APS March Meeting 2023
Las Vegas, Nevada (March 5-10)
Virtual (March 20-22); Time Zone: Pacific Time
Session Z12: Soft Matter Physics and 3D Printing
11:30 AM–2:30 PM,
Friday, March 10, 2023
Room: Room 235
Chair: Kenan Song, Arizona State University
Abstract: Z12.00001 : Controlled Micro- and Nanostructure in Light Driven 3D Printing*
11:30 AM–12:06 PM
(University of Iowa)
(University of Iowa)
Stereolithography (SL) is highly effective for small-volume manufacturing and rapid prototyping because of its ability to create objects relatively quickly with intricate features at resolutions down to 150 µm. Widespread adoption of SL for structural applications faces several obstacles including unsuitable thermomechanical performance and anisotropic properties from network inhomogeneities. In this work, we attempt to overcome such challenges by controlling the nano/microstructure of cross-linked polymer networks in printed objects. We have found that incorporating a small amount of reversible addition-fragmentation chain-transfer (RAFT) agent into acrylate printing formulations mediated the cross-linking reaction and led to delayed vitrification and reduced internal stress. These changes resulted in 45% increase in elongation and toughness compared to non-RAFT controls with significant decreases in anisotropic properties. Additionally, we synthesized custom block copolymers to control cross-link density without sacrificing strength. Copolymers with strategically placed hydroxyl pendant groups enabled reduced internal stress while improving structural integrity through physical hydrogen bonding. Incorporation of copolymers into a 3D printing model acrylate formulation led to objects with more than 500% increase in impact strength. Most recently, we combined orthogonal radical and cationic polymerizations into hybrid printing resins that can sustain fast build speeds and provide improved mechanical properties. During photopolymerization, these hybrid systems phase separate, and the extent of nanoscale phase separation/polymer morphology was chemically controlled through small modifications in cationic comonomer composition. Smaller phase separation size scales exhibited the greatest impact strength due to reduced dispersity of contrasting morphology increasing interlayer adhesion. Ultimately, hybrid polymer morphologies with controlled phase separation provide exceptional augmentation in mechanical performance with hybrid polymers exhibiting a 900% increase in material toughness relative to component materials.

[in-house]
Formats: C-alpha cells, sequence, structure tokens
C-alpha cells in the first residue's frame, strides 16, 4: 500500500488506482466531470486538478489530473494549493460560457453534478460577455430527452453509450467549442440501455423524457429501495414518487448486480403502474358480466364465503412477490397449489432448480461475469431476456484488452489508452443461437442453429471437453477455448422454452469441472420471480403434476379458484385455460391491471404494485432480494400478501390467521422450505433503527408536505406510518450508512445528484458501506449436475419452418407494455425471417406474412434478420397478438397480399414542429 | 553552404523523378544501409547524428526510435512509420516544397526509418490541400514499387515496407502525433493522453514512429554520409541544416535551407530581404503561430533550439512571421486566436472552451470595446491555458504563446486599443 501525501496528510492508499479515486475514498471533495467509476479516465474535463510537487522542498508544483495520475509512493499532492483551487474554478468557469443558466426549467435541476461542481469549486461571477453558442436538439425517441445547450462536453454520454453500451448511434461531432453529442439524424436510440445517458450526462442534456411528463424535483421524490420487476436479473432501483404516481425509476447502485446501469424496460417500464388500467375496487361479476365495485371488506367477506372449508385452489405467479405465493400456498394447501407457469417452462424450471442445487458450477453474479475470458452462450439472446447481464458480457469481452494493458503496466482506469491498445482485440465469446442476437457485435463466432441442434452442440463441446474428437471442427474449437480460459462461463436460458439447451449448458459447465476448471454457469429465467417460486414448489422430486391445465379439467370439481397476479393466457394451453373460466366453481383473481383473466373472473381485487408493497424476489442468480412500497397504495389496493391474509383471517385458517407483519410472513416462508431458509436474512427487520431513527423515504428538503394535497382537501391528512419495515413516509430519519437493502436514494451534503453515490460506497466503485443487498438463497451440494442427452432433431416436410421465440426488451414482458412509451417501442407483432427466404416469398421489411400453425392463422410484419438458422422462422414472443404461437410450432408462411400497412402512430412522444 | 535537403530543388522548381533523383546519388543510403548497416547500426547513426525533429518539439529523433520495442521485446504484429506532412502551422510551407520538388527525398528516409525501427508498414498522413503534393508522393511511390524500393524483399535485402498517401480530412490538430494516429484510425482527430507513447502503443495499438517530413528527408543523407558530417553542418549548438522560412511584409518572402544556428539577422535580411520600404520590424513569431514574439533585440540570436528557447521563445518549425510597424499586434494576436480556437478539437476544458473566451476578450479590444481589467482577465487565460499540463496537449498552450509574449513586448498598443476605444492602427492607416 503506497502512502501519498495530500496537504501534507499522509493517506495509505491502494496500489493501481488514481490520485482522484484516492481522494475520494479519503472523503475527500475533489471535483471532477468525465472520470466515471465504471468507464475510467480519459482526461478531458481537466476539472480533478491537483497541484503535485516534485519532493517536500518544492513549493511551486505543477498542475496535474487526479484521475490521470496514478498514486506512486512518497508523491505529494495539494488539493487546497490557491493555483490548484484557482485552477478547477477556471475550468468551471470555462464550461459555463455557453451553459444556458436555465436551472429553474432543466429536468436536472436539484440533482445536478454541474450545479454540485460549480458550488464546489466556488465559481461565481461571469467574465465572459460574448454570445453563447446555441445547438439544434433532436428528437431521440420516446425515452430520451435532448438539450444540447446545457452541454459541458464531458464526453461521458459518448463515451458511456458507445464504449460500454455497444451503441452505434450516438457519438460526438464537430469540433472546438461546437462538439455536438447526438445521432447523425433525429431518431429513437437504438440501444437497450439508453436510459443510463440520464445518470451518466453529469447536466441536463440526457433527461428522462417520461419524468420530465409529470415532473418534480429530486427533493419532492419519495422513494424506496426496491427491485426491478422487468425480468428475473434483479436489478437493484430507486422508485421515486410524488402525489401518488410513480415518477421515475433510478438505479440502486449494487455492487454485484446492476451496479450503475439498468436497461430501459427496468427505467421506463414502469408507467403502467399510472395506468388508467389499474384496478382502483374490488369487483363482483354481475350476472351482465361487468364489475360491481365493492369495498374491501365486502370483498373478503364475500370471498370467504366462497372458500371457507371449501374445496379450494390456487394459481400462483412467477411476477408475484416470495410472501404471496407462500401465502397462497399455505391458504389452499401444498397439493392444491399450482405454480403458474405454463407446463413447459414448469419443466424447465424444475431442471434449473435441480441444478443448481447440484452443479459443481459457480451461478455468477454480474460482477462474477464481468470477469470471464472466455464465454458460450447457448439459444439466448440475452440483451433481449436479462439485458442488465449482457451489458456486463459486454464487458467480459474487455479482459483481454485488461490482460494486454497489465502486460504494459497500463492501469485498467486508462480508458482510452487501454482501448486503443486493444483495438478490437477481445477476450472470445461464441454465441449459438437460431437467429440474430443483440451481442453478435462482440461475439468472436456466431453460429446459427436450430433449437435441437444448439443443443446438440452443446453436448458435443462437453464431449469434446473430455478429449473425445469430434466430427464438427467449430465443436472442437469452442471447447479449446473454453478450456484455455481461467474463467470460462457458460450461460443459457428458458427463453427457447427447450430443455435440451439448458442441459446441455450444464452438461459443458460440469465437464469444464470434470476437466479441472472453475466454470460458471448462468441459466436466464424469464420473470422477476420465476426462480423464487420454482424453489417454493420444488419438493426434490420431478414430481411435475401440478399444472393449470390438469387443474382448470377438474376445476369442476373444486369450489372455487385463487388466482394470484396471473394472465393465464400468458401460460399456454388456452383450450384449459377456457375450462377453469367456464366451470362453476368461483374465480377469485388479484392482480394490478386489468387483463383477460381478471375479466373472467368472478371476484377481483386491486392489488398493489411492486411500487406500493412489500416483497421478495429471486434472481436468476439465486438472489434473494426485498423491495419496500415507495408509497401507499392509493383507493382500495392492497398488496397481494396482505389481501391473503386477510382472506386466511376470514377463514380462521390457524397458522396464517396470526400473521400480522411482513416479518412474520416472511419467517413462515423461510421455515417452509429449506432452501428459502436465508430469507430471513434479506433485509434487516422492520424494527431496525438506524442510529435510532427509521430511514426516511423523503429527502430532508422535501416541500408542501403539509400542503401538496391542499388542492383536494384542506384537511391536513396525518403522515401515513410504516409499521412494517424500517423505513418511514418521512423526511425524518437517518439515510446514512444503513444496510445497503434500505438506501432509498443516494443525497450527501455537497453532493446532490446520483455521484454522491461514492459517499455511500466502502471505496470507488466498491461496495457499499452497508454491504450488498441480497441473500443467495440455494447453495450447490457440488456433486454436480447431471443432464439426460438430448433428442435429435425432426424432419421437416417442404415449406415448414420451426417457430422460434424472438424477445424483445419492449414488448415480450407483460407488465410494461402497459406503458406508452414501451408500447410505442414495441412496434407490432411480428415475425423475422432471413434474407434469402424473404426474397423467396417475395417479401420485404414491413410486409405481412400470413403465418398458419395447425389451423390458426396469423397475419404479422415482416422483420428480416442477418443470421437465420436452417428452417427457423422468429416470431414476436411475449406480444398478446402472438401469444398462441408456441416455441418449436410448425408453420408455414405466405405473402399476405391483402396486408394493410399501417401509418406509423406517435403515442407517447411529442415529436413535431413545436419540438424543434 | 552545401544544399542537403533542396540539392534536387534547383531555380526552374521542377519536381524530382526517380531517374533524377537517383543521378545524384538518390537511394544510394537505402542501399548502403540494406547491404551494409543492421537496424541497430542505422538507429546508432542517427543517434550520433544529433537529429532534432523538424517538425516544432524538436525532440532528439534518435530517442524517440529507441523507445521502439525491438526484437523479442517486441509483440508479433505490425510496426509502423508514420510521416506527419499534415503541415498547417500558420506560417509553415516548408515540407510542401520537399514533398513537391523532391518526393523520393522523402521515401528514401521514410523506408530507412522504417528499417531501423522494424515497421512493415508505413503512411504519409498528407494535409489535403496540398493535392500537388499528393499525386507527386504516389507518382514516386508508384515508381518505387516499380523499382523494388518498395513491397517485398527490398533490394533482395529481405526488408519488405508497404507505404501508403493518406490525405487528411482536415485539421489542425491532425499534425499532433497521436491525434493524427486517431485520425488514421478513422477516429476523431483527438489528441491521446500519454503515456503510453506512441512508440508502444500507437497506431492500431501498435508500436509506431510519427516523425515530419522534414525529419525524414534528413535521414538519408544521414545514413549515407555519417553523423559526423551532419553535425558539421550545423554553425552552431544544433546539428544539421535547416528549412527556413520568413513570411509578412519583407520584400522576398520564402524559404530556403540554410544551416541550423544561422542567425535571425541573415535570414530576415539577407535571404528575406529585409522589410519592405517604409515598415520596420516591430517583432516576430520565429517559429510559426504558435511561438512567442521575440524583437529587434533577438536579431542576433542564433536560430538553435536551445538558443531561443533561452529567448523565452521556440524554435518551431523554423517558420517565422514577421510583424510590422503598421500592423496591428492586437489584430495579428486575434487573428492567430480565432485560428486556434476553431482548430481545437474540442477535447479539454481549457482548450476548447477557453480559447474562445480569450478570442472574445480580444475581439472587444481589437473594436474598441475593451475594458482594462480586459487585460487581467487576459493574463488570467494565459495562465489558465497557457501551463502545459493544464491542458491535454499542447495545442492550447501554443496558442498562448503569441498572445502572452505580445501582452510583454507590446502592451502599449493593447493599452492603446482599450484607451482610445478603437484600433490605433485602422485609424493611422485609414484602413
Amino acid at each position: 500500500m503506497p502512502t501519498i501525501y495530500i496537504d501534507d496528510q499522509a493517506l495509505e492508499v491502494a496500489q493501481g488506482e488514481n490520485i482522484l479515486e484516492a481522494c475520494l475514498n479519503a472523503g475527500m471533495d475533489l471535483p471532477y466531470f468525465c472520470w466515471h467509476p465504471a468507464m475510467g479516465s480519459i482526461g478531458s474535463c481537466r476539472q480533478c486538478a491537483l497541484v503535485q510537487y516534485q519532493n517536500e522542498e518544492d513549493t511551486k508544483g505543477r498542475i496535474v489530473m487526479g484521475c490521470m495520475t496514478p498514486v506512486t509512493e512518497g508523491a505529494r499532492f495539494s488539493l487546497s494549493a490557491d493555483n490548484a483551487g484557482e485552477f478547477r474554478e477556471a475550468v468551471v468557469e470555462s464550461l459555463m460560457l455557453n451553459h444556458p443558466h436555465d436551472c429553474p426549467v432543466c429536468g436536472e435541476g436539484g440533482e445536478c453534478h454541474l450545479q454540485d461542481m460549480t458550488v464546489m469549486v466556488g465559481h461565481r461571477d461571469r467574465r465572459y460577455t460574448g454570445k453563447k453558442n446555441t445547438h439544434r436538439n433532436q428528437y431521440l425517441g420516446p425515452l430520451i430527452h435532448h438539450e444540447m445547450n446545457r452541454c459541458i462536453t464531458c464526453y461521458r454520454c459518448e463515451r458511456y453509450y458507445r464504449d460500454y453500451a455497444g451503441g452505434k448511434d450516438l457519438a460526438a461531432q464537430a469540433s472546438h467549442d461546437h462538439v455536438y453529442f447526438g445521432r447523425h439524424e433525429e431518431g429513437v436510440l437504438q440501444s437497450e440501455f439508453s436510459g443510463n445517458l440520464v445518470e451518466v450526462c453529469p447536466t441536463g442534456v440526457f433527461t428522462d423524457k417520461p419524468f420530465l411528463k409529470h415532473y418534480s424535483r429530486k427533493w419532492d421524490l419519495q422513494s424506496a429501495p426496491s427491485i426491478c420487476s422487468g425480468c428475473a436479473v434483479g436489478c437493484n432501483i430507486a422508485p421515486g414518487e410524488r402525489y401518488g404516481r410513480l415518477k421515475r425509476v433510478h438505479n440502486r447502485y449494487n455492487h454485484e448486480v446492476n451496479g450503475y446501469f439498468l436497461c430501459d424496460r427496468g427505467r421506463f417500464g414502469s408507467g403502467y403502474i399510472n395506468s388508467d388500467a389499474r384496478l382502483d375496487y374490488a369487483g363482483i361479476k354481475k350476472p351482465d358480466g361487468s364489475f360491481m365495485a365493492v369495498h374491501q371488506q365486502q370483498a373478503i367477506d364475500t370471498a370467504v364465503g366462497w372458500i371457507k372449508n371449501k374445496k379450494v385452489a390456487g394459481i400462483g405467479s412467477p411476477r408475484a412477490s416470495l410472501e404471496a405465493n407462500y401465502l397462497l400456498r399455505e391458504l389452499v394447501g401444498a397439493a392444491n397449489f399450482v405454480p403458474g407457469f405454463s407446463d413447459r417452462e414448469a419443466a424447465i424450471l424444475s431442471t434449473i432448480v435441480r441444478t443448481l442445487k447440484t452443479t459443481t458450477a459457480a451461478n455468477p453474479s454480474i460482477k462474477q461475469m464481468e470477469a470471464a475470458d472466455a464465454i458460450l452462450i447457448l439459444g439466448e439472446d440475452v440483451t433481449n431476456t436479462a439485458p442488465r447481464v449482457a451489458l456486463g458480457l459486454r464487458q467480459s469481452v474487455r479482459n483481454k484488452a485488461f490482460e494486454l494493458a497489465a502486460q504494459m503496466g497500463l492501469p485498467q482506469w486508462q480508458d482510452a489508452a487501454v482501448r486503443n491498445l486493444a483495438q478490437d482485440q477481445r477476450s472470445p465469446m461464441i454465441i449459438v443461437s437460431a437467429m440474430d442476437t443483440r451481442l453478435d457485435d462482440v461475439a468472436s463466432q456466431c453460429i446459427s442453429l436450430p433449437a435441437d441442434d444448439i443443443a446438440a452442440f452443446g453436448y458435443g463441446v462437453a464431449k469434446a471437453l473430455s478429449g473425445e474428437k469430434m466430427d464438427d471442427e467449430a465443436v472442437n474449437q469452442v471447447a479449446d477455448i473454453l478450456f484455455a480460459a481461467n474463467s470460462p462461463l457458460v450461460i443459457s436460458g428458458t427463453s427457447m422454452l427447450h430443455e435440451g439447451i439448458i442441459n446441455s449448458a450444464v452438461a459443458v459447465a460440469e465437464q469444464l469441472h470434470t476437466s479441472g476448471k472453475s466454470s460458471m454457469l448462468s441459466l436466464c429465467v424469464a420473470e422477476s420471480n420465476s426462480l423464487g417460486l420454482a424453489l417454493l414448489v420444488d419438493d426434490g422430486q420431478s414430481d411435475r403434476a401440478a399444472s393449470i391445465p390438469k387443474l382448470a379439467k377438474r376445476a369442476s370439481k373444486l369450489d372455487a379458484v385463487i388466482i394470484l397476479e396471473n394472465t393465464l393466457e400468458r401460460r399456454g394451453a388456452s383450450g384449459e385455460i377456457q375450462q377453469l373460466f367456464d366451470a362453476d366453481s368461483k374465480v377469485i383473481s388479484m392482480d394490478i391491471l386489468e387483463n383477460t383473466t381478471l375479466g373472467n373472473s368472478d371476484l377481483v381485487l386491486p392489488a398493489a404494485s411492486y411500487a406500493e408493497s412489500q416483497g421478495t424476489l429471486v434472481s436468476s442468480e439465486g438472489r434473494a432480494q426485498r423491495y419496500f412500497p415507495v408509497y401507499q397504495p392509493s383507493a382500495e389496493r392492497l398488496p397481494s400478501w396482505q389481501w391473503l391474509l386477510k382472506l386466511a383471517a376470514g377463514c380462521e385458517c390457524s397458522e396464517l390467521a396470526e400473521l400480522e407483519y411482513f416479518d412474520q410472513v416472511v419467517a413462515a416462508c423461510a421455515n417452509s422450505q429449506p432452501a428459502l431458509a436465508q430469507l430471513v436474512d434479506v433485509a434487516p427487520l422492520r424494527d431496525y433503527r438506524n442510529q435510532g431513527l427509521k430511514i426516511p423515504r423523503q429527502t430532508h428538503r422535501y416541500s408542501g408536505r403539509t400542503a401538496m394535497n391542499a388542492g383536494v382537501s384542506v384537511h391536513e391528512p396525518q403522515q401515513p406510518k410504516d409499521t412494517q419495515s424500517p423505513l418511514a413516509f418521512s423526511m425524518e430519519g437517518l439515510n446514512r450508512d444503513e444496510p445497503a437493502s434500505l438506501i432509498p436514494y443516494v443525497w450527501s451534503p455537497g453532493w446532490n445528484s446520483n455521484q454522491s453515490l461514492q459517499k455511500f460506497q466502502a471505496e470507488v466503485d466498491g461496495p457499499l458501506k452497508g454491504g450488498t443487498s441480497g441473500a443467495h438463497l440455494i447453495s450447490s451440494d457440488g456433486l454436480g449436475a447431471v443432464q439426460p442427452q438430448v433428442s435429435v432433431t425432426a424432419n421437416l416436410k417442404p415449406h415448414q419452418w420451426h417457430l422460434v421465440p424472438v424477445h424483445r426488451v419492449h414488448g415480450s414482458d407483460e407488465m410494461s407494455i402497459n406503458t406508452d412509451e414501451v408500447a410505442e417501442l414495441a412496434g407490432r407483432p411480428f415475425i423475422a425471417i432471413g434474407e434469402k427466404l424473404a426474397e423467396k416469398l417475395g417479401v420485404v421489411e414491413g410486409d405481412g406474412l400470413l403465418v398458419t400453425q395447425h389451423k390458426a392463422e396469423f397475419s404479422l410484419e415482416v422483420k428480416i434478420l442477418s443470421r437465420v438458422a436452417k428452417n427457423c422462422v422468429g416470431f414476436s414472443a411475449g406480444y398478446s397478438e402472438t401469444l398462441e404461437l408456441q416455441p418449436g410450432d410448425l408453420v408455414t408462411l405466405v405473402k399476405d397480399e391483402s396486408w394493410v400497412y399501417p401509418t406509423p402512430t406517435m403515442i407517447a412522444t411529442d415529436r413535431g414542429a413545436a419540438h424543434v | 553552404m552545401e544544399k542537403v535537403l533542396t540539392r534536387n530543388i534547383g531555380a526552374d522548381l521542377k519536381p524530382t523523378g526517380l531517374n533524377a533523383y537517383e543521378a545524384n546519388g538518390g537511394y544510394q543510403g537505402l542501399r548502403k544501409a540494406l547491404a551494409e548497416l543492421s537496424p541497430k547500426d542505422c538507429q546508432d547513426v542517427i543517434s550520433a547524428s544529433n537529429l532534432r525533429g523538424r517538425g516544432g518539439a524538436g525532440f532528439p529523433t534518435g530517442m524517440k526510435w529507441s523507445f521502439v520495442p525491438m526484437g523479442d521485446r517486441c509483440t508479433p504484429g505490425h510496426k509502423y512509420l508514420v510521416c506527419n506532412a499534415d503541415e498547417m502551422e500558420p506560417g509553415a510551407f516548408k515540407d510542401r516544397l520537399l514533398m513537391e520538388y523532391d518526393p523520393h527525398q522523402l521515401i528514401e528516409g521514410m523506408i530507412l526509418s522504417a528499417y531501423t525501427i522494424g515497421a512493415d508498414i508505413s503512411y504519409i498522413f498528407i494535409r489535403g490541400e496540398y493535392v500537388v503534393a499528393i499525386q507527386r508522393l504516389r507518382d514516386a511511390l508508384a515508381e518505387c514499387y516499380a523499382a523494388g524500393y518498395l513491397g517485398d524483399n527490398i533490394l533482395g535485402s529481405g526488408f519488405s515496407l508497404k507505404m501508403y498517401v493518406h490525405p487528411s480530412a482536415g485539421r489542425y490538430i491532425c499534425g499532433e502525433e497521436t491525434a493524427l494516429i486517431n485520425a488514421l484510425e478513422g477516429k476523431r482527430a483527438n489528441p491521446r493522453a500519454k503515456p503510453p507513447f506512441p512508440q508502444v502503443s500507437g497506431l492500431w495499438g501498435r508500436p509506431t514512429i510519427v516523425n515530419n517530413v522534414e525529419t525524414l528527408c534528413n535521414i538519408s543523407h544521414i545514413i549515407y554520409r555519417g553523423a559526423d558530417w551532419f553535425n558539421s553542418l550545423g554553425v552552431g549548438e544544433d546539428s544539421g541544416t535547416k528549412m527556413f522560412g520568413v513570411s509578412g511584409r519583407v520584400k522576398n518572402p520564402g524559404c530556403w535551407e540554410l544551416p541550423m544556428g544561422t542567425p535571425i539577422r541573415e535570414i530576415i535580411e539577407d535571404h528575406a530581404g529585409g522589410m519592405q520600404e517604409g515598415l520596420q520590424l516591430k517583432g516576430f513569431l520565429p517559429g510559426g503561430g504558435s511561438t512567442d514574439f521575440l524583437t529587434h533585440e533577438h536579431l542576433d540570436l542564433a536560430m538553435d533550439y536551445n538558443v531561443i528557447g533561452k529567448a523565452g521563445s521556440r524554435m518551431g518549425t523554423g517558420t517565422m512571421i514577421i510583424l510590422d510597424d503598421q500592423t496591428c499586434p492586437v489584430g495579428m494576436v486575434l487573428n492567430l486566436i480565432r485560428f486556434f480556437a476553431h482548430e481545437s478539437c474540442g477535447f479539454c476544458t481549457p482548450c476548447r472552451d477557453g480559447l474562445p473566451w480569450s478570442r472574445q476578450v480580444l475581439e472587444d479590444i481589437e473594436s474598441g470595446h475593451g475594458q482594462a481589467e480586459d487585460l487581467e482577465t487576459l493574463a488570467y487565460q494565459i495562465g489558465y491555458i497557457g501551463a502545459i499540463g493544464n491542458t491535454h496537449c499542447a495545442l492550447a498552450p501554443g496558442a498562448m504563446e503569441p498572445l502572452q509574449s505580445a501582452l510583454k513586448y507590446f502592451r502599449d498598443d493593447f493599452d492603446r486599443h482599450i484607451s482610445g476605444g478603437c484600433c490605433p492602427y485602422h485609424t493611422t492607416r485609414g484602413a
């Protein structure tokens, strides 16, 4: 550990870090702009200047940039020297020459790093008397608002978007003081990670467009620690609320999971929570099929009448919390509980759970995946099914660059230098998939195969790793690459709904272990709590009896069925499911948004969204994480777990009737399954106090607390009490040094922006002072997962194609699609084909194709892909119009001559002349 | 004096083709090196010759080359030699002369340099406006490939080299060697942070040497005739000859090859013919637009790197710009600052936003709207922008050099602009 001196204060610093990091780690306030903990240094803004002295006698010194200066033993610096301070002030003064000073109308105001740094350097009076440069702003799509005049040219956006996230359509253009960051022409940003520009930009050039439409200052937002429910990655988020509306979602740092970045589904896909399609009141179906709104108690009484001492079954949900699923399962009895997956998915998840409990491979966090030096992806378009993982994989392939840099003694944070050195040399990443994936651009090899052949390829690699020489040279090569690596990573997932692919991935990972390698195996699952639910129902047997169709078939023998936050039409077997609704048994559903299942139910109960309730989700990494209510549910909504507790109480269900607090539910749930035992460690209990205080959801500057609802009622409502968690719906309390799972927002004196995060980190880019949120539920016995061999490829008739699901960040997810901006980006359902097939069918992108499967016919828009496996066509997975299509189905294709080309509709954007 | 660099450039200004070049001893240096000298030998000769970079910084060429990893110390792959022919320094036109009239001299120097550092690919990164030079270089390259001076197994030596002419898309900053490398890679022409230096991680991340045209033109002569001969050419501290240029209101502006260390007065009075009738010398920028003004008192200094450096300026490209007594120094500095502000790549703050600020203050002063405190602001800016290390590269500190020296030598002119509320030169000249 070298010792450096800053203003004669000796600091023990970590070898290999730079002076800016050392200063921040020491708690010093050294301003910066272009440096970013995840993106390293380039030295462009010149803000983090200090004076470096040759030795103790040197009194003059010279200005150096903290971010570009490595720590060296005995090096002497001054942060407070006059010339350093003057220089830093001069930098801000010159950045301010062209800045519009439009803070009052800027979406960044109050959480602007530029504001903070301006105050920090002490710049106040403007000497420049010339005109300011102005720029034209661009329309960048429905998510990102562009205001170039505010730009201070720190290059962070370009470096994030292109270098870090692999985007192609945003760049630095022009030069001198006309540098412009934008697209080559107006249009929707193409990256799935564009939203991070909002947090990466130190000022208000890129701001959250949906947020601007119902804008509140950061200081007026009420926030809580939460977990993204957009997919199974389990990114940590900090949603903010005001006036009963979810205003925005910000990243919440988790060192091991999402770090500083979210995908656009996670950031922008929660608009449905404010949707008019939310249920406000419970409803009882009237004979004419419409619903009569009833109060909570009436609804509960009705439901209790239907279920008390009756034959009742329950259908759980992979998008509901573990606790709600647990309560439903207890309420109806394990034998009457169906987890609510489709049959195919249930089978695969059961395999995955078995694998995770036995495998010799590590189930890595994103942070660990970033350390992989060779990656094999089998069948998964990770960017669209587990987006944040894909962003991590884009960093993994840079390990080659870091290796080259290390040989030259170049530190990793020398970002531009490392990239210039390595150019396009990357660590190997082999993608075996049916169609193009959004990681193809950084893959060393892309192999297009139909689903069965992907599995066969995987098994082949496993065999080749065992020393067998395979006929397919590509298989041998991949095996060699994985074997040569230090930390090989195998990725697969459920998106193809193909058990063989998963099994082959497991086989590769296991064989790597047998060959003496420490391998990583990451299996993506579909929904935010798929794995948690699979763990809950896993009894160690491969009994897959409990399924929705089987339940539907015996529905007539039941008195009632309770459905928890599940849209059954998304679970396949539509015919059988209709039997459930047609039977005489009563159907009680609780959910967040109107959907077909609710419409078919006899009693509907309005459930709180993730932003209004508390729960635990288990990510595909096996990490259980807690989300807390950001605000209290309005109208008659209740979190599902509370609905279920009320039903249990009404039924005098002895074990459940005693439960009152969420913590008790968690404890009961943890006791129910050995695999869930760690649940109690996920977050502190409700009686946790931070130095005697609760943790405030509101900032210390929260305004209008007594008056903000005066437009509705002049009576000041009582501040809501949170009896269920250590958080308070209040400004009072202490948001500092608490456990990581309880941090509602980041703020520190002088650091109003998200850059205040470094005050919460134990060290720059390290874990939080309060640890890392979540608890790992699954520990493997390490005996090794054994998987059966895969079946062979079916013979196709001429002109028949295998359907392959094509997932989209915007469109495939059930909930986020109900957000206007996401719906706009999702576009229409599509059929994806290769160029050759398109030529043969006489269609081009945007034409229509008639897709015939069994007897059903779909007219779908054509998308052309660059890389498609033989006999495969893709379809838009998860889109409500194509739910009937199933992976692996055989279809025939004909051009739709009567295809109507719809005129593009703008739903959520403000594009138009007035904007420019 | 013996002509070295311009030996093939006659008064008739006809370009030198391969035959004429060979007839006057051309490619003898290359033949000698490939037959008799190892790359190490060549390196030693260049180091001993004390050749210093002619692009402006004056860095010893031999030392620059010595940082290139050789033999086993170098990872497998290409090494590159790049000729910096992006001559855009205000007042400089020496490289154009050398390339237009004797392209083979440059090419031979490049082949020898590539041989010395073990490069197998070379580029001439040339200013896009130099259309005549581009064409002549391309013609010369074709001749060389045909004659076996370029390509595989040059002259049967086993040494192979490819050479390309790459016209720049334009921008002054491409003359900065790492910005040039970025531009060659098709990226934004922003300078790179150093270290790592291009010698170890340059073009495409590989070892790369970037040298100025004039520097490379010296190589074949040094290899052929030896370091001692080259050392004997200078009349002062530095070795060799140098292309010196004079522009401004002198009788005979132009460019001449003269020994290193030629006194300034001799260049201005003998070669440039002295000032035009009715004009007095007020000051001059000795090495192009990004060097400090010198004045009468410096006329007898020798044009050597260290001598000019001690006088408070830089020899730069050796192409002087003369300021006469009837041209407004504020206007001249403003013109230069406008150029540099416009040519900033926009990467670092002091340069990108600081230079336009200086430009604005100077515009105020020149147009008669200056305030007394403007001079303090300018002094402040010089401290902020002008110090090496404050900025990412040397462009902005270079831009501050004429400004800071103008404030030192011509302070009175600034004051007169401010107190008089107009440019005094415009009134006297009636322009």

*The authors thank the Industry/University Cooperative Research Center on Photopolymerization for financial support of this work.